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  6. This is fascinating! I'm trying to decide if I have the nerve to attempt your technique on an Experimental Subject.

    The sock dress actually looks fabulous on her figure. I can see tweaking it later (all things get tweaked later) or trying a cloth jacket, but knit dress = fantastic.

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    1. Thank you, Smaller Places!

      I'd love for her to have a full jacket or a "whole" shrug that covers more of her shoulders and her entire back. I might try to fashion one using the mate to the crew sock, which I still have. This is coming from a person who does not sew, except hem or mend a tear. That's about it in the sewing area for me.

      Thanks again!


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    2. I meant to add: I think you should give it a try. The possibilities are endless. One doll can have many faces, if desired.

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  7. I love it, I get such great ideas from your blog.

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    1. You're welcome, simsgrl and thanks for letting me know my posts are helpful!

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  8. All I can saw is WOW! That is truly creative. I wonder how a more rubbery material like the iron on material for dark T-Shirts would work? It irons on T-shirt material, but it is thicker and the fabric lines don't show as much as on the regular iron on transfer papers. The printing results are usually sharper too. Just a thought!

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    1. Wonderful idea, Phyllis. I never thought about that and I believe I saw the transfer for dark T-shirts when I purchased the light transfers. I wasn't familiar with the dark so I opted for the light transfer paper. Hmmm. I must do some investigating. I probably wouldn't need to create a mask either. Thanks for the suggestion!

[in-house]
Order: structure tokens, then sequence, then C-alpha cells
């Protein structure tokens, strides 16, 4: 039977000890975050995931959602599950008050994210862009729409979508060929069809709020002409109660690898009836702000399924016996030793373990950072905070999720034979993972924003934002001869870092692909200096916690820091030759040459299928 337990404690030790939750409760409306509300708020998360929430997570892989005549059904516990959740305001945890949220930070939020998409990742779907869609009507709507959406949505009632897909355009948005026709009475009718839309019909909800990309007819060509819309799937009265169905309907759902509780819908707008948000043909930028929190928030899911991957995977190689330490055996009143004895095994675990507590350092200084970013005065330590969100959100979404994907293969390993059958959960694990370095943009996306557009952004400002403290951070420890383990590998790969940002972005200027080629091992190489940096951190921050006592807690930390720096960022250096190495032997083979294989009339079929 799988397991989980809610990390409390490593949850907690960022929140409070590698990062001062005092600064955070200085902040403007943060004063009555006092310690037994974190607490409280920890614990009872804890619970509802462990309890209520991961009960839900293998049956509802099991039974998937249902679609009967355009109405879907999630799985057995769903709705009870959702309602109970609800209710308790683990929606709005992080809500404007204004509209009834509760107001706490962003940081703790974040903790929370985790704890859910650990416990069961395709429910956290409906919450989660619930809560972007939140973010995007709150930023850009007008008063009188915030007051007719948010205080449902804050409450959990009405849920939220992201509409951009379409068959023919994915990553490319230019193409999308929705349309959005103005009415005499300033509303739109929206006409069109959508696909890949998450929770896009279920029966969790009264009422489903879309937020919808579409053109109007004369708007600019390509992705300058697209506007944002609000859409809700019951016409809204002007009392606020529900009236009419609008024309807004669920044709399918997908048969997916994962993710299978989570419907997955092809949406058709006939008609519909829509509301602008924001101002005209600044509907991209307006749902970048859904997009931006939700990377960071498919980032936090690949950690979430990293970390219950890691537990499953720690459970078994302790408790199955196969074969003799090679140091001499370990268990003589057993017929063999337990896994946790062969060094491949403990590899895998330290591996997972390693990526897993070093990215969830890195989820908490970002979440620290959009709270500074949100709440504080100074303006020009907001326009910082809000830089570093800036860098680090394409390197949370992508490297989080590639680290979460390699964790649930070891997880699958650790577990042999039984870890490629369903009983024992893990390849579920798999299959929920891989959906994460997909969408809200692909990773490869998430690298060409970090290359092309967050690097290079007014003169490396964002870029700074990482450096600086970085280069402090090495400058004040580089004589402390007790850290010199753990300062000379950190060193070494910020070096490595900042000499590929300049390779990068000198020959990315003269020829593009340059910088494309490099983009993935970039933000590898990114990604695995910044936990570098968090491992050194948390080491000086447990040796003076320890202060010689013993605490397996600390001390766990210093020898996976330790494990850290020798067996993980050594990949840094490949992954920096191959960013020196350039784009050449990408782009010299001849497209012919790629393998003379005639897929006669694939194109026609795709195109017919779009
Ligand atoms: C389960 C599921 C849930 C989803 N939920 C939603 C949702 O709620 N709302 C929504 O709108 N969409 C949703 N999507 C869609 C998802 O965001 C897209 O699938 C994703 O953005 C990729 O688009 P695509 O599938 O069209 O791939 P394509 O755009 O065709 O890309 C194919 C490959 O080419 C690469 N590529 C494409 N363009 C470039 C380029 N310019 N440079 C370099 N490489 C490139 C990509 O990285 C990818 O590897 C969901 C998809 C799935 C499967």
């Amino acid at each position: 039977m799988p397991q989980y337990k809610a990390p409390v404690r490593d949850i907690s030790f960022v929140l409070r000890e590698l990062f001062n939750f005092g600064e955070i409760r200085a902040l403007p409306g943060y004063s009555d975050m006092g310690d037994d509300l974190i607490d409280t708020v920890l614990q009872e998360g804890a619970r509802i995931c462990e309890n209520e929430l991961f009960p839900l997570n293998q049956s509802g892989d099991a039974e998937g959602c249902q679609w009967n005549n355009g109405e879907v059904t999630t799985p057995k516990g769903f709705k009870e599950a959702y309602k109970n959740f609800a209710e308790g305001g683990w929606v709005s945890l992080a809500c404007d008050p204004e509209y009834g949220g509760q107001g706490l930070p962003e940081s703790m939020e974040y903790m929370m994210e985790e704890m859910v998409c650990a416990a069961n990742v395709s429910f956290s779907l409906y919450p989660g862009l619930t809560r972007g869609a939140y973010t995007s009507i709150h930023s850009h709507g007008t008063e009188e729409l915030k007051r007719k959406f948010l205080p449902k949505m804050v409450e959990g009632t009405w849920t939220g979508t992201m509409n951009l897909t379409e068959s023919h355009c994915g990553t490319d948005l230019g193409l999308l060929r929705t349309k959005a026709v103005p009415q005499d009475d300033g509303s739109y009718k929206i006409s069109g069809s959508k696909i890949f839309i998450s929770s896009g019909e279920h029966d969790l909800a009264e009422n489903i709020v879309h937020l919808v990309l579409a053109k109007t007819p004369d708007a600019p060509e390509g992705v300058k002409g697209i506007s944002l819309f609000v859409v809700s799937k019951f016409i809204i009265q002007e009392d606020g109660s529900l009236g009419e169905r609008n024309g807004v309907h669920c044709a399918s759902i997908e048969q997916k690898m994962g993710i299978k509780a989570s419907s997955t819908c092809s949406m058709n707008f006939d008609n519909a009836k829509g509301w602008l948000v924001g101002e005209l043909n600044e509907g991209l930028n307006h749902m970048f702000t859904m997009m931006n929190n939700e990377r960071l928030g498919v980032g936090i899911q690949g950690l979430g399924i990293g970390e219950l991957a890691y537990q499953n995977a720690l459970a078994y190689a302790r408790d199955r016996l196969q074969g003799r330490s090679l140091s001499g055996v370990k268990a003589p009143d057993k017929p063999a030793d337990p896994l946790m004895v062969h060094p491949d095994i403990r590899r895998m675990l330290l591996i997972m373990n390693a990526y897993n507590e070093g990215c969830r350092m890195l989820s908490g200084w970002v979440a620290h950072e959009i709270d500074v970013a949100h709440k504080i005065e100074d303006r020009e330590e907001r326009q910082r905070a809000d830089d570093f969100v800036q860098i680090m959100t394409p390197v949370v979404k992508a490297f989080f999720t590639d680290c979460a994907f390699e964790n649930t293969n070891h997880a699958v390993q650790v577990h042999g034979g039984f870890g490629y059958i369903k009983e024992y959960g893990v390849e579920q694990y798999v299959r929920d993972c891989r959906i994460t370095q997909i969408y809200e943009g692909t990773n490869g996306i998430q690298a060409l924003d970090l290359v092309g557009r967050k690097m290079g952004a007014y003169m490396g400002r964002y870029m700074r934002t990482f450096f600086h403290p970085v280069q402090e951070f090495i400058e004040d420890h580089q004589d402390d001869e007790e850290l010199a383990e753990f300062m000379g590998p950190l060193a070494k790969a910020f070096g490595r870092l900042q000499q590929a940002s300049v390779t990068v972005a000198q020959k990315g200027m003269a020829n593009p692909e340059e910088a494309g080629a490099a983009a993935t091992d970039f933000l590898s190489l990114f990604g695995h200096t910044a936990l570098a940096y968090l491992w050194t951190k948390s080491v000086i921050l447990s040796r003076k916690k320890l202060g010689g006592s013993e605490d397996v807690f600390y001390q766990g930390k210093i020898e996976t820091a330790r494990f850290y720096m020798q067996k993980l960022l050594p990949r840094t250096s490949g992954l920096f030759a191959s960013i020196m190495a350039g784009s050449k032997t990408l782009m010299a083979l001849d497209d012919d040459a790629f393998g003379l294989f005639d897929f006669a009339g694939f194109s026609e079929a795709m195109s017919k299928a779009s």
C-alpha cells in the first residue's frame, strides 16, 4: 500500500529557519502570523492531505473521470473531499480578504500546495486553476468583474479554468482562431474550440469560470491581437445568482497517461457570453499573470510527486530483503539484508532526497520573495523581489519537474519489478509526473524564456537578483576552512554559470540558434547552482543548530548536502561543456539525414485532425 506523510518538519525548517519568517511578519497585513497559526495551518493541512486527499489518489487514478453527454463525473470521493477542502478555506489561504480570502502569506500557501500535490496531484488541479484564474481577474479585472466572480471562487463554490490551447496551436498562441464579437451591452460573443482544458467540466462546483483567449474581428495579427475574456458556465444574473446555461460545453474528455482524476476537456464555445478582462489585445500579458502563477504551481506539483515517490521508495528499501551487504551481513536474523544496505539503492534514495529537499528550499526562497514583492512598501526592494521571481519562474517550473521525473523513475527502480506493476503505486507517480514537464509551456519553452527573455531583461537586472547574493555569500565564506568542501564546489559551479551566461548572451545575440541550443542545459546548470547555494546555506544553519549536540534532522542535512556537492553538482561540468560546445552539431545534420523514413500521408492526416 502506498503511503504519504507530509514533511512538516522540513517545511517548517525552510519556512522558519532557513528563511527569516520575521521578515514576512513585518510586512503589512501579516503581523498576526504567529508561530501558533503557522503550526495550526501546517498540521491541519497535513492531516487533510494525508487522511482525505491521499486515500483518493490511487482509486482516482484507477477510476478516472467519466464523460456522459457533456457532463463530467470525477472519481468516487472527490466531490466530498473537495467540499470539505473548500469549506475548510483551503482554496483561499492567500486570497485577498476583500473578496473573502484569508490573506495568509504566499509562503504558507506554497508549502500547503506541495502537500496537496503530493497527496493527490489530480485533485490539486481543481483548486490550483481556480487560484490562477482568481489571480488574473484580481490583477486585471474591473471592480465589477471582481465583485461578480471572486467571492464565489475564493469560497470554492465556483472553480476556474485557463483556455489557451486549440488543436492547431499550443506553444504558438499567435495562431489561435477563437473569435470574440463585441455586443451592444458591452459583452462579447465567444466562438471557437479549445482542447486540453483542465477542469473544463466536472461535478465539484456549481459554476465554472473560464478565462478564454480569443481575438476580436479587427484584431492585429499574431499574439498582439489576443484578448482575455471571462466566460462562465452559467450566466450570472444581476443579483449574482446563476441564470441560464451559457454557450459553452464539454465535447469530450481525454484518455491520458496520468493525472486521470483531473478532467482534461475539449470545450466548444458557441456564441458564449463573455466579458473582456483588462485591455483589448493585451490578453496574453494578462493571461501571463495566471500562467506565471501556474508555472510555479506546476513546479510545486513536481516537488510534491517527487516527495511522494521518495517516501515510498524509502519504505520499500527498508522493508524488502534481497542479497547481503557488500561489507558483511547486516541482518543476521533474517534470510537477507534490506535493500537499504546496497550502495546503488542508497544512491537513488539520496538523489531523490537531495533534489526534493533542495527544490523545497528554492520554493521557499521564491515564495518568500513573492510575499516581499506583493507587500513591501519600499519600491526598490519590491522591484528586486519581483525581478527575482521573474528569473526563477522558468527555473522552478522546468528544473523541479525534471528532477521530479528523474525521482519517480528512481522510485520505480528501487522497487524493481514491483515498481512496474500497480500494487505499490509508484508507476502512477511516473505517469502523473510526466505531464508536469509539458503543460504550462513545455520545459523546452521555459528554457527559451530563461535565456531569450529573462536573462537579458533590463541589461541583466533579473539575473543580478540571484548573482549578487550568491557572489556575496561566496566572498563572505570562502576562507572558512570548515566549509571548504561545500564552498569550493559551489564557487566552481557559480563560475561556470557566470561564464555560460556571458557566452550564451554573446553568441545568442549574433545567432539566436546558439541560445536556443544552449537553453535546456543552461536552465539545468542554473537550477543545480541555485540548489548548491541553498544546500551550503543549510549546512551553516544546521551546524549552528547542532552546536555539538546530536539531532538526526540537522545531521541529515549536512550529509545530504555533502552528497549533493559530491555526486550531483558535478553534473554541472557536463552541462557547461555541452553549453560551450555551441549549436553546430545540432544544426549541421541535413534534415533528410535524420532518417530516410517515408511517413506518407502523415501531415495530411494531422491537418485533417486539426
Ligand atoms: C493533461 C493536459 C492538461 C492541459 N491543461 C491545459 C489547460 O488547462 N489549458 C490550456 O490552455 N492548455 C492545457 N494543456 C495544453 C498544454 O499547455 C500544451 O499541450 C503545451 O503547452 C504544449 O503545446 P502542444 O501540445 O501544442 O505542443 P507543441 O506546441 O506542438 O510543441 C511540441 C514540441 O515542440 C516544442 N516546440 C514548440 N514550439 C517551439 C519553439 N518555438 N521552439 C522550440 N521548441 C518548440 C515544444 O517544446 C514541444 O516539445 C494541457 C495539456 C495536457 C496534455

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  9. This is awesome Debbie!!!!! Wow! I am so impressed. That quote is one of my favorites from hers.

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    1. Thanks, GG.

      That's one of my favorite Angelou quotes, too, but it was about the 4th or 5th quote I entered before winning the book, and to think I was not going to enter.

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  10. Congratulations on your impressive juxtaposition of doll and author. Dasia is definitely Maya Angelou now. I like how you joined your two interests. Thanks for sharing the how to for doing so.

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    1. Thank you, D7ana and you're welcome for the how-to.

      Determined,

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  11. I glanced at this post prior to getting my Dasia doll. This is interesting process. How did you come up with it? That quote is so true. I have told too many of my single girlfriends that same thing in different words. I love the dress and shoes!

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    1. Hello Ms. Leo,

      The desire for a Maya Angelou doll was the impetus for me to use critical thinking to develop this process. I am also familiar with antique cloth dolls that were made using lithographed realistic faces. You can see an example here. I have always wanted one of these Topsy Turvy dolls, but their cost has prohibited my owning one. The difference in the antique doll and mine is that Maya is not all cloth.

      Anything is possible with enough desire, critical thinking, determination, and the willingness to take action.

      Thank you for the compliment on my doll's clothing. My daughter saw her for the first time yesterday and asked me why I had Maya dressed as a hoochie mama (just because her dress is form fitting). I think she is tastefully dressed and I always like using what I have on hand until what I want is found. I'll find her something better soon, but for now, she's "werking" that red dress and a new black shrug that I made her using a black headband. The new shrug covers more of her arms and her back is not exposed.


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Thank you! Your comments are appreciated!